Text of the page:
2004: Duke's Top Ten

by Duke Egbert

10. Rig The Jig -- Passing Through

Irish acoustic rockers Rig The Jig blew my speakers off with a tasty mix of traditional Irish music and American roots music. Where else could you hear a jig segue neatly into Leonard Cohen or Arlo Guthrie? This stuff is too cool.


9. Alan Parsons -- A Valid Path

The jury's still out from the fans; some love the longtime progressive rock producer's first foray into electronica, some just aren't sure. Put me in the love column; produced clear as crystal and performed magnificently, this is music that will both touch your mind and move your booty.
8. Sam Bush -- King Of My World
Bless his heart, anyway. Newgrass legend Sam Bush came back with the brilliant and occasionally funny King Of My World this year, proving you can indeed make a great CD that references both Southern politeness and St Louis Cardinal baseball.

7. Bill Miller -- Spirit Songs

From the best folk singer you've never heard of. This collection of Native American singer Bill Miller's greatest hits is a great place to start.

6. Phideaux -- Ghost Story

Progressive rock/pop artist Phideaux continues providing us with some of the most refreshing independent music out there. Miles above ninety percent of the pablum major labels push at us, you owe it to yourself to check out the deep, deep waters of Ghost Story.
5. RPM -- Irrational Anthem
Music To Kick Serious Ass By. Bad grrrrl and rocker RPM provides some great, great tunes on this disc interlaced with pounds of passion. Kind of like Joan Jett and Liz Phair's bastard child with a great deal of anger control issues.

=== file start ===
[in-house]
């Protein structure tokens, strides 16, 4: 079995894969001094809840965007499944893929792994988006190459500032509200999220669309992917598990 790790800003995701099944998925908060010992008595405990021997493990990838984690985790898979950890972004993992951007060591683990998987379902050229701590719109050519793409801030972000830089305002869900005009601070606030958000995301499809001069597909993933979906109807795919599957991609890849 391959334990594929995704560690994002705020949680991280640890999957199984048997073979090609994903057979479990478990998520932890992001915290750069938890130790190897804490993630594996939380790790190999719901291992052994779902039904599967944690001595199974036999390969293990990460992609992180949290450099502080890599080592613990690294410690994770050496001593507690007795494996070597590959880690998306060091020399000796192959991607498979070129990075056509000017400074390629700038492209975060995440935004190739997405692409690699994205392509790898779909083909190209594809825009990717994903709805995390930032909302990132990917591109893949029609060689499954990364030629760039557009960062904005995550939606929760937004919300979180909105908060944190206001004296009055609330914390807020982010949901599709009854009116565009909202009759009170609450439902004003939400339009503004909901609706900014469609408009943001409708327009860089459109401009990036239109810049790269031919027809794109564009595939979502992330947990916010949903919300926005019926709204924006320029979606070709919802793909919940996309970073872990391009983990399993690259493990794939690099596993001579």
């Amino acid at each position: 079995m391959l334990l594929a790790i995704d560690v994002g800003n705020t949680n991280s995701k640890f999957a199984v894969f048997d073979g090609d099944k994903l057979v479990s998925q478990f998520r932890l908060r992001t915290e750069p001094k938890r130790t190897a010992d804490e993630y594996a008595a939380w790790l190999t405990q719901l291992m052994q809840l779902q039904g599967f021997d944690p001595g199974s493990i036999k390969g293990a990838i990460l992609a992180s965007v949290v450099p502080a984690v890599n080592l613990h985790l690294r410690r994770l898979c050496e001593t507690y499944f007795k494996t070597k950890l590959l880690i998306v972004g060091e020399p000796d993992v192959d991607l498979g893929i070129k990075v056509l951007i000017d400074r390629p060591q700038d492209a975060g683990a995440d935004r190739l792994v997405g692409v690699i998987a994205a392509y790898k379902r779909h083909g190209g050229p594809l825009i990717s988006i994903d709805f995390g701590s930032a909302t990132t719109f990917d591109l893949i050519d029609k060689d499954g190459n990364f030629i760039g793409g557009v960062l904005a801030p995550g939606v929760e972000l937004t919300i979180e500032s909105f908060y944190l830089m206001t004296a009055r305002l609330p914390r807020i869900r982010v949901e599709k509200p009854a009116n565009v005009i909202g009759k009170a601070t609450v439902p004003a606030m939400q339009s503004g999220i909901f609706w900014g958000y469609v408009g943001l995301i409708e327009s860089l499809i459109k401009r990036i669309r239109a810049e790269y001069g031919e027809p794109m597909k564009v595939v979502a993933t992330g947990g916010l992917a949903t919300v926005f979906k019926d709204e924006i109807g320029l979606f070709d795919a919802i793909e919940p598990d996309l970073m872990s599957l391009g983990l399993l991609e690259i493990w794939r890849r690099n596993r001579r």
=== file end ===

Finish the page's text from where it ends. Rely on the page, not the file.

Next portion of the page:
4. Great Big Sea -- Something Beautiful

Something beautiful indeed. After the loss of their bassist Darrell Power, Newfoundland's Great Big Sea didn't miss a beat with this, their seventh CD. Tour kicked some serious ass, too.

3. El Jefe -- El Jefe's Amorphous Phormula

The CD that made me rethink an entire genre and reconsider a great deal of my musical prejudices. Music for urban shamans and hip-hop gurus who aren't afraid to get passionate about something, I look forward to more from this California outfit.

2. Garrison Starr -- Airstreams And Satellites

Power and poetry mix in this release from folk/country/rock artist Garrison Starr. Residing in the neighborhood peopled by folks like Steve Earle and Mary Chapin Carpenter, Starr is a truly wonderful listen.


And my 2004 Album Of The Year (and it's not even a tie) -

1. Carbon Leaf -- Indian Summer

Guitars that sound like bagpipes. A band that didn't sign a record deal until they were sure they could do something brilliant. Great songwriting. If you don't like this CD, you're dead.


Honorable Mentions

Ghost Fleet -- Conspiracy Theory
Jennifer Cutting -- Ocean: Song For The Night Journey
The Primetime Sublime Community Orchestra -- A Life In The Day Of A Microorganism


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